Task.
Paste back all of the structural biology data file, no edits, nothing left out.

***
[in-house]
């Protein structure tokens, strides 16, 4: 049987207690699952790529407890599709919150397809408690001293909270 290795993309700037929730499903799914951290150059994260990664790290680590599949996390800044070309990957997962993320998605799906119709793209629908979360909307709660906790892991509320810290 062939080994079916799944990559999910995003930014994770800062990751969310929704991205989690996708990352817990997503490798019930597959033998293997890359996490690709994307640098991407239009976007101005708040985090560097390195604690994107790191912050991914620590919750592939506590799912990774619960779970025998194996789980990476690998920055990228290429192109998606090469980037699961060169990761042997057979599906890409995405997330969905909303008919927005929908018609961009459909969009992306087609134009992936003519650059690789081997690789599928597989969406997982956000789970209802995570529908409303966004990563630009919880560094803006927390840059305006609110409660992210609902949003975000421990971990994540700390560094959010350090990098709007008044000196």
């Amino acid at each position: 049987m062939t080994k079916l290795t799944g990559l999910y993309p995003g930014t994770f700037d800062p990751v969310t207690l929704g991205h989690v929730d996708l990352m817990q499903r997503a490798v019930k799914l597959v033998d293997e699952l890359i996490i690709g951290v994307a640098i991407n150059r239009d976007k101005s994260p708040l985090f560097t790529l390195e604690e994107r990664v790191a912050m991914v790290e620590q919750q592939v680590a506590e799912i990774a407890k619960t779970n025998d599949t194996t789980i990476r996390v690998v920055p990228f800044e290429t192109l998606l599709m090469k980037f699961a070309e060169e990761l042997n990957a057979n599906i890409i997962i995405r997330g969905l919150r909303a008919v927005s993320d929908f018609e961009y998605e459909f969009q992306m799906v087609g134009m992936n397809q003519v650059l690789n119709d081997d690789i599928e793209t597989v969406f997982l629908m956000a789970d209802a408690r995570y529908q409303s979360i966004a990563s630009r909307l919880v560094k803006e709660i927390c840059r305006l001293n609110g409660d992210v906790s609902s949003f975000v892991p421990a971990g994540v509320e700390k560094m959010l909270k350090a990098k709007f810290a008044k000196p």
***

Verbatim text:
[in-house]
């Protein structure tokens, strides 16, 4: 049987207690699952790529407890599709919150397809408690001293909270 290795993309700037929730499903799914951290150059994260990664790290680590599949996390800044070309990957997962993320998605799906119709793209629908979360909307709660906790892991509320810290 062939080994079916799944990559999910995003930014994770800062990751969310929704991205989690996708990352817990997503490798019930597959033998293997890359996490690709994307640098991407239009976007101005708040985090560097390195604690994107790191912050991914620590919750592939506590799912990774619960779970025998194996789980990476690998920055990228290429192109998606090469980037699961060169990761042997057979599906890409995405997330969905909303008919927005929908018609961009459909969009992306087609134009992936003519650059690789081997690789599928597989969406997982956000789970209802995570529908409303966004990563630009919880560094803006927390840059305006609110409660992210609902949003975000421990971990994540700390560094959010350090990098709007008044000196």
């Amino acid at each position: 049987m062939t080994k079916l290795t799944g990559l999910y993309p995003g930014t994770f700037d800062p990751v969310t207690l929704g991205h989690v929730d996708l990352m817990q499903r997503a490798v019930k799914l597959v033998d293997e699952l890359i996490i690709g951290v994307a640098i991407n150059r239009d976007k101005s994260p708040l985090f560097t790529l390195e604690e994107r990664v790191a912050m991914v790290e620590q919750q592939v680590a506590e799912i990774a407890k619960t779970n025998d599949t194996t789980i990476r996390v690998v920055p990228f800044e290429t192109l998606l599709m090469k980037f699961a070309e060169e990761l042997n990957a057979n599906i890409i997962i995405r997330g969905l919150r909303a008919v927005s993320d929908f018609e961009y998605e459909f969009q992306m799906v087609g134009m992936n397809q003519v650059l690789n119709d081997d690789i599928e793209t597989v969406f997982l629908m956000a789970d209802a408690r995570y529908q409303s979360i966004a990563s630009r909307l919880v560094k803006e709660i927390c840059r305006l001293n609110g409660d992210v906790s609902s949003f975000v892991p421990a971990g994540v509320e700390k560094m959010l909270k350090a990098k709007f810290a008044k000196p």